Last summer when I was in Washington State I visited the Social Security office in order to make sure everything was in order for my upcoming birthday, as I was going to be applying for benefits. After sitting in a queue for more than a half hour watching a video loop of them encouraging people to apply online I decided to take the hint… I’d apply online once I was back home in Mexico.
So a couple of months ago I applied for benefits online. A few days later an email came from a SSA employee saying that there were issues with my application. Oh No! It scared me for a second but it turned out that it was only a little problem with a form I’d submitted in the long ago past. They needed me to appear in person at a SSA office to sort it out. I could visit Guadalajara or an office in the US. I chose to make an appointment in Guadalajara.
So after a two week delay due to a sick dog we hit the road on Easter morning without even considering how awful the traffic would be after the entire region spent Semana Santa in Mazatlán! Still, it’s a beautiful drive and I always enjoy watching the mango orchards, the volcanic rock, the blue agave fields, and the sugar cane. A picture from the car window of the sugar cane is below.
We finally made it to Guadalajara and had an enjoyable stop for a late lunch/early dinner at the Indian restaurant Goa. We checked into our hotel and headed out for a walk. We bumped right in to an handcrafts fair that was really amazing. There were huge tents set up covering at least a football field I’d say. We bought a few goodies but I was most amazed by the Huichol beaded deer, below. I’ve seen pictures of the amazing beaded VW but this was the most spectacular item I’ve seen in person. The deer (venado) is very important to the Huichol. Mazatlán even means “Place of Deer” in the Nahuatl language.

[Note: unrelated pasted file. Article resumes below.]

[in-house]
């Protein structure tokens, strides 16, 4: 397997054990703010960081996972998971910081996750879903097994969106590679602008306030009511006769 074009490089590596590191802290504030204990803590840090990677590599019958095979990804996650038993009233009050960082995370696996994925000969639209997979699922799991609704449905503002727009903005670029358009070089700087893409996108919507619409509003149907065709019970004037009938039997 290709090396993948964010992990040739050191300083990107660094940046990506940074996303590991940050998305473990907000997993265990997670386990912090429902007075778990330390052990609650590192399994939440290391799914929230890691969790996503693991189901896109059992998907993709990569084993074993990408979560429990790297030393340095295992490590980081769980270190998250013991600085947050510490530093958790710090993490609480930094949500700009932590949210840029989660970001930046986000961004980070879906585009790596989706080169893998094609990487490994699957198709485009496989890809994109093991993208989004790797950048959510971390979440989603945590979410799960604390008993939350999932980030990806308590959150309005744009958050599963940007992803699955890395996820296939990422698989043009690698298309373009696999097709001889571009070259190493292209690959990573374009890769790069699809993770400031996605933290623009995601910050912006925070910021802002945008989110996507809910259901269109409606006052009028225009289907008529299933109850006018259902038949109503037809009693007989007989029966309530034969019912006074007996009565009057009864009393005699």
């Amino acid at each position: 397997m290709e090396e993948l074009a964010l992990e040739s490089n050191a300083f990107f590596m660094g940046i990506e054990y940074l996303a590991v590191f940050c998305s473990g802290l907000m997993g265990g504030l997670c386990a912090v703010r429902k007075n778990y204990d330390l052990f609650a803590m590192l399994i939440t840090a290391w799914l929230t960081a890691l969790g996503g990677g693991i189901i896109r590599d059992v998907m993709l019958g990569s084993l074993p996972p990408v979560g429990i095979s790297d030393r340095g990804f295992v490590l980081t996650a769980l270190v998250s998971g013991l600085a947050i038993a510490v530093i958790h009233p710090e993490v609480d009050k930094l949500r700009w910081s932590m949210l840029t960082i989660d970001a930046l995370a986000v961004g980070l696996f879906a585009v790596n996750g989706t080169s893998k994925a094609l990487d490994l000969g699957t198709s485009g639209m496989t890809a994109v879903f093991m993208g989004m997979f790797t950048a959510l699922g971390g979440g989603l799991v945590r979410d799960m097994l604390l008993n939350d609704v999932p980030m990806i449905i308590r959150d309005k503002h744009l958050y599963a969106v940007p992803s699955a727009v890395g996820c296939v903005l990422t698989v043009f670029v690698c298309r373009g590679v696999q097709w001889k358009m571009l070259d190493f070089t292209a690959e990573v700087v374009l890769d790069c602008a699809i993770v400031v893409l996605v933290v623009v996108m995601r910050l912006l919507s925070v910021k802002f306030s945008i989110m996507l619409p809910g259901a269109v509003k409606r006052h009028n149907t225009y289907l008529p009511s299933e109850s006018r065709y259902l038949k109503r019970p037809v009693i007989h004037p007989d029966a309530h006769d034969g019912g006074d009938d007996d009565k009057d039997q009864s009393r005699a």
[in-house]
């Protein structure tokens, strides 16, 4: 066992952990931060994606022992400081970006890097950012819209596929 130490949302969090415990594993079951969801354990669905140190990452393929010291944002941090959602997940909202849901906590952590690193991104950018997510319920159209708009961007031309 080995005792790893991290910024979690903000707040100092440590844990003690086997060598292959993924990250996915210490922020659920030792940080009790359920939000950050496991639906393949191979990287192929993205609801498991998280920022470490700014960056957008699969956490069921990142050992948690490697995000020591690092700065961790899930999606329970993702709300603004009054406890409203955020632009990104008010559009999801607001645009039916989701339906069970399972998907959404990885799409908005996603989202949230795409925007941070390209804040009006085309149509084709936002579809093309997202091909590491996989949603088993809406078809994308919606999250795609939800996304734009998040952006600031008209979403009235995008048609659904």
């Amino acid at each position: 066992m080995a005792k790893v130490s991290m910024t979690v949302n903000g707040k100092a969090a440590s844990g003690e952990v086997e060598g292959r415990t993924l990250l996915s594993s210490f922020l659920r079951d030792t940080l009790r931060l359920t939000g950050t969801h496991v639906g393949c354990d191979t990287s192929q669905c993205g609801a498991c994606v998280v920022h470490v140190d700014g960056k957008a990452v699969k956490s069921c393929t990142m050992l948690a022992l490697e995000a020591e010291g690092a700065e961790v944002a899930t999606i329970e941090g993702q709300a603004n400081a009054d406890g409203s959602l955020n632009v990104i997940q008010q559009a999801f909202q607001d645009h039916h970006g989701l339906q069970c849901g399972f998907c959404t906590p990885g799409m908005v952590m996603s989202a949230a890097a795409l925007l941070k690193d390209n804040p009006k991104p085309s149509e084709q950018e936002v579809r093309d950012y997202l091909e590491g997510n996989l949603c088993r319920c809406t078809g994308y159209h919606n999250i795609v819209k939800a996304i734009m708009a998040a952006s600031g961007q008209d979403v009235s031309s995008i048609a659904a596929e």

The next morning it was time to head to the US Consulate for my appointment. The picture at the top of the post is a Google image of the Consulate. Sure is ugly and fortified, isn’t it? Really awful. We could tell right away that parking was going to be a major problem… but, no, not in México! I rolled down my window to ask someone standing on the street corner if there was a parking garage anywhere and he asked me first if I needed parking for the Consulate. He ran ahead leading us to the place and for 70 pesos we parked in a spot that is watched, etc. That’s important because to go in to the Consulate you can’t take any electronics, liquids, key chains, medicine, makeup, etc. So everything valuable had to be left in the car.
We asked directions and were sent to the other side of the building where we showed our passports and were checked off the appointment list. We had to take off our belts and pass through a body scanner while my purse and paperwork was scanned as well. Then off to a large room full of chairs to wait for our name to be called. After a short wait we headed to Room 5 where we met the woman who had been handling my file and passed an enjoyable 10 minutes getting everything sorted out. After that we headed outside to find our car unmolested, and pointed ourselves in the direction of Costco and then home.
The traffic was sparse and the drive was pleasant all the way back home. We even got to take advantage of the new bypass road that lets you skip Tepic. All in all it was a successful trip and I look forward to seeing that Social Security money hitting the bank account soon! Makes me happy that I finally get to see some benefit from all the money I had withheld over the years.